Parking fines issued in Tauranga have jumped about $233,000 in a year, bringing the value of infringements issued to more than $1 million.
Figures show Tauranga City Council issued $1,067,538 worth of parking fines in the past 12 months, compared to $833,864 worth the year before.
The council's team leader of parking and bylaws Stuart Goodman said the increase reflected the increased number of people driving into the CBD.
The figures were the total value of tickets issued to vehicles in those years, not the total value of tickets that had been paid. They did not equal revenue collected.
Goodman said about 50 per cent of fines issued - based on dollar value, not number of fines - were waived, with the majority for registration and warrant of fitness compliance.
Other fines were still being collected by the courts.
Mainstreet Tauranga chairman Brian Berry said the increase was not surprising as the council seemed to monitor the parking meters "ruthlessly efficiently".
He said downtown retailers, office tenants and business owners needed a "silver bullet" when it came to getting rid of accessibility woes - "which is essentially car parking".
"Our belief is that at the moment, the current parking rules and costs are definitely limiting the influx of potential shoppers into the CBD and also clients of businesses."
The owner of Fancy That gift and souvenir shop on Devonport Rd, Bill Campbell, said the city centre's parking situation had got worse.
"The biggest problem is the lack of parking, the second thing is that people don't want to pay to park, and the third thing is that fines are really the final straw that broke the camel's back," Campbell said.
He noted the difference in the amount of foot traffic being seen at other shopping areas in Tauranga compared to the CBD.
"And that's all to do with access, ease of parking, cost of parking, and no fines."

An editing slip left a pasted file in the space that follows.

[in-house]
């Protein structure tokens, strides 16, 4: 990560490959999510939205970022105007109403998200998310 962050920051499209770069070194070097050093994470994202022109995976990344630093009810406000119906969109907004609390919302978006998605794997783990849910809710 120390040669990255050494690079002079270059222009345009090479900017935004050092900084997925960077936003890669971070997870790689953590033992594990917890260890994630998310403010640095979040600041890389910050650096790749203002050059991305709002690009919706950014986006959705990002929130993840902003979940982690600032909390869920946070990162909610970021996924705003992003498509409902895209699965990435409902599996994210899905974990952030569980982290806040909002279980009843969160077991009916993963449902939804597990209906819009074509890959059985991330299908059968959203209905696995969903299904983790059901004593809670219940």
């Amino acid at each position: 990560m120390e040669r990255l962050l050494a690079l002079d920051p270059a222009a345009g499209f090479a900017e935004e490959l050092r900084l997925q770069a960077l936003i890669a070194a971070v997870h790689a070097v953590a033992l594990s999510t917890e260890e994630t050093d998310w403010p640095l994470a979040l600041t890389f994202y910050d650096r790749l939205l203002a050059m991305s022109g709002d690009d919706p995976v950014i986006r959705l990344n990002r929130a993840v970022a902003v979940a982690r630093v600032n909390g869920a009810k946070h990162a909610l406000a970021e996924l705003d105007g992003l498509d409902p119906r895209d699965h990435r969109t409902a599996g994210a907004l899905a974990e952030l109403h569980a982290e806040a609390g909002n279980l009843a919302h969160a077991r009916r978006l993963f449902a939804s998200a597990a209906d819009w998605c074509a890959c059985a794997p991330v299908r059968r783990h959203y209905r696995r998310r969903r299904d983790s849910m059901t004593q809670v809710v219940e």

He said the downtown businesses needed to be able to compete with the other shopping areas to survive.
"It's not a level playing field. It's killed us."
Meanwhile, the top four parking infringements issued over the past 12 months were for people failing to pay for parking, displaying an expired license, parking over time limit, and expired parking payment.
For the 12 months before that, the top four were: displaying an expired license, failing to display a valid parking ticket, displaying an expired parking ticket and parking over the time limit.
Devonport Rd and Grey St were the highest ticketed areas over both timeframes.
According to the council, there had not been an increase in the number of parking wardens and the number of parking spaces in the city had not decreased year on year.
He said the majority of fines - based on dollar value, not number of fines - were issued for not displaying a valid WOF or registration, which was a $200 infringement.
Since the council introduced the PayMyPark app and new paperless system, Goodman said it was easier for people to comply as the app alerted them their parking was expiring.
He said the council had 2760 paid public parking spaces in the city, which included on-street, off-street and parking buildings, but not lease parks.
What do you think about paid parking in Tauranga?
"All the shops want people to come in, but you've got to pay. The parking is reasonably priced, but there's no need for it ... it doesn't help the businesses does it?"
Phil Roe, 57, Katikati
"It's a shame people are being fined so much because people obviously need to park to go to work. We're always looking for the ones that are free, so I imagine that's what a lot of people are trying to do."
Bronwyn Fenwick, 58, The Avenues
"I do believe the parking is too expensive. I think it's reasonable to pay for parking, I just believe that everybody tries and dodges and parks everywhere else because no one wants to pay. So they should look at certainly bringing the parking cost down, but then also to create more open parking."
Rob Inman, 42, Otumoetai
"Just ridiculous. I think it should be less expensive. I thought a dollar was enough, but they've changed all these to $2 an hour.
The main street should be perhaps free for shoppers. It does need to be limited - maybe free for the first 60 minutes."
Kim Williams, 50, Devonport Rd - central Tauranga
"No wonder people don't go into town; I work in Cameron Rd and when I go to drop something off at the council or anything like that, it takes me 15-20 minutes to find a park if I'm lucky. I'm better off walking.
It should be cheaper and there should be some free parking, especially on a Saturday morning if people want to go into town. "
Rose Thomson, 48, Papamoa